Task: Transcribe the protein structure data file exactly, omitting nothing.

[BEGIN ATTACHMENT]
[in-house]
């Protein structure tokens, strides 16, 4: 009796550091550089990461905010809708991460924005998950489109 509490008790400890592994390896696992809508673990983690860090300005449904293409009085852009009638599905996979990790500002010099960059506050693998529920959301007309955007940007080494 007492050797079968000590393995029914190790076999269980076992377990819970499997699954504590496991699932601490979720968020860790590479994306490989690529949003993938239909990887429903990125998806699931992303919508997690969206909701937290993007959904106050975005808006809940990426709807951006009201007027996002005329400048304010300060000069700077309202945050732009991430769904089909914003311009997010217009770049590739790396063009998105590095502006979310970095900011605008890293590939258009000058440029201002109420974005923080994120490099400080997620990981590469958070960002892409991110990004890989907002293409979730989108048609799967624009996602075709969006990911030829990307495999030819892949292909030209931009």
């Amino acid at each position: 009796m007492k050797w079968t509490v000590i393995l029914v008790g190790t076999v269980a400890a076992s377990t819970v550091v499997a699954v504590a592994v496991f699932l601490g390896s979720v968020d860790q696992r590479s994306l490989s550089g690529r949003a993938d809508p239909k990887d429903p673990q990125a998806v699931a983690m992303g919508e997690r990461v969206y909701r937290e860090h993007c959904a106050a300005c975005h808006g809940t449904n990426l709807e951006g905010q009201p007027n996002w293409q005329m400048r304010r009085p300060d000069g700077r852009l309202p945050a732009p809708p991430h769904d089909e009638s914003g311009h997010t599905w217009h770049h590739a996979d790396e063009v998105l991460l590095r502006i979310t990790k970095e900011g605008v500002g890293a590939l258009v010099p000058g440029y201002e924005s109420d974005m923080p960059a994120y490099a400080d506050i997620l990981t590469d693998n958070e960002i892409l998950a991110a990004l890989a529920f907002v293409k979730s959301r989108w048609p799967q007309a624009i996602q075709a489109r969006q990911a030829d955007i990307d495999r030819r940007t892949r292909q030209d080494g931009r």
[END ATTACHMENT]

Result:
[in-house]
């Protein structure tokens, strides 16, 4: 009796550091550089990461905010809708991460924005998950489109 509490008790400890592994390896696992809508673990983690860090300005449904293409009085852009009638599905996979990790500002010099960059506050693998529920959301007309955007940007080494 007492050797079968000590393995029914190790076999269980076992377990819970499997699954504590496991699932601490979720968020860790590479994306490989690529949003993938239909990887429903990125998806699931992303919508997690969206909701937290993007959904106050975005808006809940990426709807951006009201007027996002005329400048304010300060000069700077309202945050732009991430769904089909914003311009997010217009770049590739790396063009998105590095502006979310970095900011605008890293590939258009000058440029201002109420974005923080994120490099400080997620990981590469958070960002892409991110990004890989907002293409979730989108048609799967624009996602075709969006990911030829990307495999030819892949292909030209931009």
């Amino acid at each position: 009796m007492k050797w079968t509490v000590i393995l029914v008790g190790t076999v269980a400890a076992s377990t819970v550091v499997a699954v504590a592994v496991f699932l601490g390896s979720v968020d860790q696992r590479s994306l490989s550089g690529r949003a993938d809508p239909k990887d429903p673990q990125a998806v699931a983690m992303g919508e997690r990461v969206y909701r937290e860090h993007c959904a106050a300005c975005h808006g809940t449904n990426l709807e951006g905010q009201p007027n996002w293409q005329m400048r304010r009085p300060d000069g700077r852009l309202p945050a732009p809708p991430h769904d089909e009638s914003g311009h997010t599905w217009h770049h590739a996979d790396e063009v998105l991460l590095r502006i979310t990790k970095e900011g605008v500002g890293a590939l258009v010099p000058g440029y201002e924005s109420d974005m923080p960059a994120y490099a400080d506050i997620l990981t590469d693998n958070e960002i892409l998950a991110a990004l890989a529920f907002v293409k979730s959301r989108w048609p799967q007309a624009i996602q075709a489109r969006q990911a030829d955007i990307d495999r030819r940007t892949r292909q030209d080494g931009r």